We have to imagine the Olympic Games in their "golden age" as great, all-Greek folk festivals. The more than 40,000 spectators who watched the games were squeezed into the small valley with no baths, no sanitary facilities, no accommodation and no adequate water supply; A spacious bathing area was only available for the athletes. The spectators had to pitch their tents in the blazing sun in the valley - no headgear was allowed in the stadium itself. As a result of these catastrophic conditions, the philosopher Thales of Miletus, for example, died of heat and thirst at the 58th Olympic Games.

  • That would not have existed in antiquity: women in the stands .... Rights: SWR

Street vendors offered votive statues for sale, refreshments and souvenirs were sold, jugglers, magicians and fortune tellers demonstrated their skills. Poets tried to draw attention to themselves through readings, philosophers from the various rival schools argued loudly against each other in order to emphasize their speaking skills. In addition to this enormous crowd on only about 1000 square meters, there was a brutal stench from the excrement and the sacrifice of countless animals on the altars, whose meat, as it was mostly not allowed to be eaten, rotted in the sun. Anyone who survived this mixture of feces, burnt or rotting animal flesh, human vapors, animal deaths, monotonous music and endless rhetoric was likely to fall into the famous Olympic ecstasy. An ancient joke said that it was a more severe punishment for a slave to be taken to the Olympic Games as a spectator than to do hard labor in the mill.

The ancient "Grand Slam" - sports games in ancient Greece

The Olympics were probably the oldest, but by no means the only sports games in Greece where prizes were contested in the form of agons in public festivals. So there was in the 5th century BC Four "sacred games". In addition to the Olympic Games, these were the Pythian Games in honor of Apollo in Delphi, the Isthmic Games in honor of Poseidon near Corinth and the Nemean Games in honor of Zeus near Nemea. Like the Olympic Games, all of these games can be traced back to cults of the dead, but they all had an individual character. At the Isthmian Games, water sports such as swimming and rowing were also represented, and within the Pythian and Panathenaic Games, musical competitions dominated, especially dance, which was highly valued by the Greeks. In the "four big" games there were only victory ribbons and a victory wreath.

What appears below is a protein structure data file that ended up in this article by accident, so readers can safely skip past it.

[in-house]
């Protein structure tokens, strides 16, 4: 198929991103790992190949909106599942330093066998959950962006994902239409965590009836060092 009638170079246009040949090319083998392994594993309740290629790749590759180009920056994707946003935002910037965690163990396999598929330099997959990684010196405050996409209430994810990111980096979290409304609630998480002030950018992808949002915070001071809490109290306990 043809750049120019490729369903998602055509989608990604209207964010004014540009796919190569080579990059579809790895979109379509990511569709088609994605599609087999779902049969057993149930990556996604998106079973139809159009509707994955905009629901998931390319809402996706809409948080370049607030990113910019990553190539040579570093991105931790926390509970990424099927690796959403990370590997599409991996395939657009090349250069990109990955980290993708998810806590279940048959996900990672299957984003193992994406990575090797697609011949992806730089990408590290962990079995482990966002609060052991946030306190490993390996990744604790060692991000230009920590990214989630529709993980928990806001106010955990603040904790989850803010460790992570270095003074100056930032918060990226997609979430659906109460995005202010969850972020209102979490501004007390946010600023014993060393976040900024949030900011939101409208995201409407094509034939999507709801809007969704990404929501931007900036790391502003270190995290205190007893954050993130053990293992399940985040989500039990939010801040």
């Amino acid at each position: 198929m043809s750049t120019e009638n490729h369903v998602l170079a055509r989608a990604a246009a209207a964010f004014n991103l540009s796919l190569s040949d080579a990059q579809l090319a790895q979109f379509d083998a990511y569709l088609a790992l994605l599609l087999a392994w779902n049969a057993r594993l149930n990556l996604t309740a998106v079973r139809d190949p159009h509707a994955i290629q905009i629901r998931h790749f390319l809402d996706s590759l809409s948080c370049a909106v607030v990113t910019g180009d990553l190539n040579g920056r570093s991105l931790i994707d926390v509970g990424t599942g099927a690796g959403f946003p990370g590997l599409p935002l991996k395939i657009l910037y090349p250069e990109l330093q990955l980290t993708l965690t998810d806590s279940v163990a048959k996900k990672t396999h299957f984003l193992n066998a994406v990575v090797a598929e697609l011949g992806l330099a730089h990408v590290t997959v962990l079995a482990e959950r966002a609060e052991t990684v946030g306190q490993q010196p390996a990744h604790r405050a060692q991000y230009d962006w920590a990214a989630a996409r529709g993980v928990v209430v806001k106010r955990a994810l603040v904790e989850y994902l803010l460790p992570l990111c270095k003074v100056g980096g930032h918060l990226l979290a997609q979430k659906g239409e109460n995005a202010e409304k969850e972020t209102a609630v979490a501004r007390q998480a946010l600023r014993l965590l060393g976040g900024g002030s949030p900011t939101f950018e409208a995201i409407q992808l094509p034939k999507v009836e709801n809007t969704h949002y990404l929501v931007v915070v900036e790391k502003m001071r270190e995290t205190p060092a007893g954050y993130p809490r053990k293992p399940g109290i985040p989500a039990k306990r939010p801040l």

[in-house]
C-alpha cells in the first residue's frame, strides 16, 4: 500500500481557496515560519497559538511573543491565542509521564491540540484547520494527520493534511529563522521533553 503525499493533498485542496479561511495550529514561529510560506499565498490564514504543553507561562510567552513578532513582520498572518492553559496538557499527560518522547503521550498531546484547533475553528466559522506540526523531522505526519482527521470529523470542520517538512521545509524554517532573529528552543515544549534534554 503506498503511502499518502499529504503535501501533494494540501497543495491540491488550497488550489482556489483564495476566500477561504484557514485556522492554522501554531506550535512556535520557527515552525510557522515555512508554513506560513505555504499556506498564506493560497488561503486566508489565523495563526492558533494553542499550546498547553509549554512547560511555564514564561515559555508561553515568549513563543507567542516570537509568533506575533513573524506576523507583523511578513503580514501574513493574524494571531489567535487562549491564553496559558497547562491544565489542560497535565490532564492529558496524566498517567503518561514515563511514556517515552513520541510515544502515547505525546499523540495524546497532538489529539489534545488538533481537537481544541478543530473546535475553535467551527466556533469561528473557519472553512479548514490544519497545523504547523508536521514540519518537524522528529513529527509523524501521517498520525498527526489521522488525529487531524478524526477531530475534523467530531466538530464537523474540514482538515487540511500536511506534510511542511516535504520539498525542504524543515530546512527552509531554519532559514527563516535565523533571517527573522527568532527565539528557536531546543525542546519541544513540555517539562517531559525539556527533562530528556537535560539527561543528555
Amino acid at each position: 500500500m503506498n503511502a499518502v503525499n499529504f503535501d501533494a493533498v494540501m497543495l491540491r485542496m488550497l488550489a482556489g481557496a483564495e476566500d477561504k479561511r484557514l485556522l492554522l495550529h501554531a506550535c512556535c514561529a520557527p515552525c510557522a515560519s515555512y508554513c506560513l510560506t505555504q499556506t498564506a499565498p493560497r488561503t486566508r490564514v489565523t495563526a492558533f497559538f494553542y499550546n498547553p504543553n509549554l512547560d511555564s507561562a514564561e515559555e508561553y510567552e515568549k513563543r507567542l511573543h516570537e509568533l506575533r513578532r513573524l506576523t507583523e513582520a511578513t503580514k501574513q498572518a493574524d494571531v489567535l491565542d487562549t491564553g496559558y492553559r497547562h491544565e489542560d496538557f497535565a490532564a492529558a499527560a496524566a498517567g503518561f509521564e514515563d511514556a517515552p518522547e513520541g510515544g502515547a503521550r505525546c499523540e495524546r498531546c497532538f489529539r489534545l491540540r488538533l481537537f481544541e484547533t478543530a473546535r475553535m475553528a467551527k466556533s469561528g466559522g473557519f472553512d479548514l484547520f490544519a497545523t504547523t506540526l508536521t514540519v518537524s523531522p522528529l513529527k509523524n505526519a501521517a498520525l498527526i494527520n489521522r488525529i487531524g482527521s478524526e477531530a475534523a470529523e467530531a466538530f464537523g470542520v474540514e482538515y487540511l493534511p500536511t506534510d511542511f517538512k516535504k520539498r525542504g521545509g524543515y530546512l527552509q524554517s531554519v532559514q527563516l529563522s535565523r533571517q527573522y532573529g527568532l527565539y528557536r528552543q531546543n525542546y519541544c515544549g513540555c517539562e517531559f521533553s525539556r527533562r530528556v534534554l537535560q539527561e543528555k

The attempt by the Athenians to include the Panathenaic Games near Athens in the dance of the "sacred games" never succeeded. Just as the Olympic Games had an older origin than the other Greek sports games, they should also be the last to survive. With the end of Greek independence, only the Olympic Games were held in Roman times.

Map of Greece with the venues of ancient sports games: Delphi, Athens, Corinth, Nemea and Olympia

© Gerhard Reckendorf / SWR